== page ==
'Lucy Skaer works a personal alchemy from source material familiar to most - even if we are unaware of it when confronted by the results of her diverse practice. The images, symbols and shapes that she selects and manipulates are often politically charged, socially poignant, and always in a state of flux.
'I am interested in the idea that the corpse or cadaver is a naturally occurring image - it is the perfect likeness of the living person, and yet it has become fundamentally different. My work explores the movement of images, and plays with the degree to which they are separate from first-hand experience. Moments of trauma are structured into compositions taken from sources such as coats of arms and propaganda posters. Walking a line between documentation and symbolism, these works seek to question the way in which you read them'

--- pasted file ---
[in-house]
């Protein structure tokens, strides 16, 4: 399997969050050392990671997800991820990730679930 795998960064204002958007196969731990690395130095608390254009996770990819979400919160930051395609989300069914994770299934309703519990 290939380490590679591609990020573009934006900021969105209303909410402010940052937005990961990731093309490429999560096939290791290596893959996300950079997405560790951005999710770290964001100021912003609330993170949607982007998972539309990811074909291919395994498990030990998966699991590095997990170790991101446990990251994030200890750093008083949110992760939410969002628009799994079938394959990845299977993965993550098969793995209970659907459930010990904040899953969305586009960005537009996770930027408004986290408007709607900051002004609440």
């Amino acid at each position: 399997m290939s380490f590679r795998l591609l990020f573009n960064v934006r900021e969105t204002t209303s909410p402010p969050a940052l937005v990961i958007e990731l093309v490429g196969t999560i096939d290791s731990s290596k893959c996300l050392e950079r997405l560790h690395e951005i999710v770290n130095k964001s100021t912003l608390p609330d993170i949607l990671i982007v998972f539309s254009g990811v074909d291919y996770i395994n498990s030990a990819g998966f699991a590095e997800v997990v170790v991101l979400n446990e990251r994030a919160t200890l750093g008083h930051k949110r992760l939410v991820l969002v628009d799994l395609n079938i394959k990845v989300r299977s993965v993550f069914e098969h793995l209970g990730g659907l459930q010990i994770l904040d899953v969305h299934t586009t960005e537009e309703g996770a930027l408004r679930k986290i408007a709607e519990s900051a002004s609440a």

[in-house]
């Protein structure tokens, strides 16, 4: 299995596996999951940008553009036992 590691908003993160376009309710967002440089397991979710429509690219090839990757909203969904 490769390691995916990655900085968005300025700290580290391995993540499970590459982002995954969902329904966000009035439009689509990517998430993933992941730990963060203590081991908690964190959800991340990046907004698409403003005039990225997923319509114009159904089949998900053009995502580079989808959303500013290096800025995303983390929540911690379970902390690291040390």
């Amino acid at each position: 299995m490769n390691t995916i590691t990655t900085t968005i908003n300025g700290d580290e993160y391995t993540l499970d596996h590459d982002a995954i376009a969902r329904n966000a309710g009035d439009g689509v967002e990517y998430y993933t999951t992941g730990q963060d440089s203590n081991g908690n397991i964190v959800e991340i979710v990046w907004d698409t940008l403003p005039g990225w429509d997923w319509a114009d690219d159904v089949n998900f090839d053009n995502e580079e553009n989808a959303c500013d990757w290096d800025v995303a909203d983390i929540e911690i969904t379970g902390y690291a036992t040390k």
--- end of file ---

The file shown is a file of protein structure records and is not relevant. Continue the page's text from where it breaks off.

By 1917, three years into the First World War, the success of the German U boat fleet against British ships at sea meant urgent action was needed. Considering the problem at length, Royal navy lieutenant and marine artist Norman Wilkinson came up with a solution he called 'Dazzle [or Razzle Dazzle] Painting'; complex patterns of bold geometric shapes in contrasting colours, interrupting and intersecting each other, intended not to conceal the ships (they often made them more obvious) but to limit the enemies ability to calculate speed, position and direction. These schemes were applied to hundreds of ships, their single purpose, and distortion. It could be said that the artist Lucy Skaer employs very similar tactics in her work, which encompasses a wide variety of media. Often apparently irrational, contrary, willful, even decadent at first glance, Skaer's practice is enigmatic and elusive - though not open to misinterpretation, because no single reading is possible or desired. It resists capture and moves constantly, adopting different guises along the way. Like a U Boat captain staring through a periscope and attempting to 'read' a dazzle-painted warship, the viewer is aware that the retinal confusion Skaer often creates is a means to an end. The very act of looking at her work and interpreting it is the essence of the work itself. Skaer makes enigmatic emotional triggers from material already charged, potent and pointed in its aims. She redirects this energy not to create polemics, but poetic questions - questions about what it is to be alive, and what personal choices we make in interpreting this information' (L. Skaer and T. Gidley quoted in Tom Gidley, 'Reflections in a Golden 'I'', Mousse Magazine, 2009).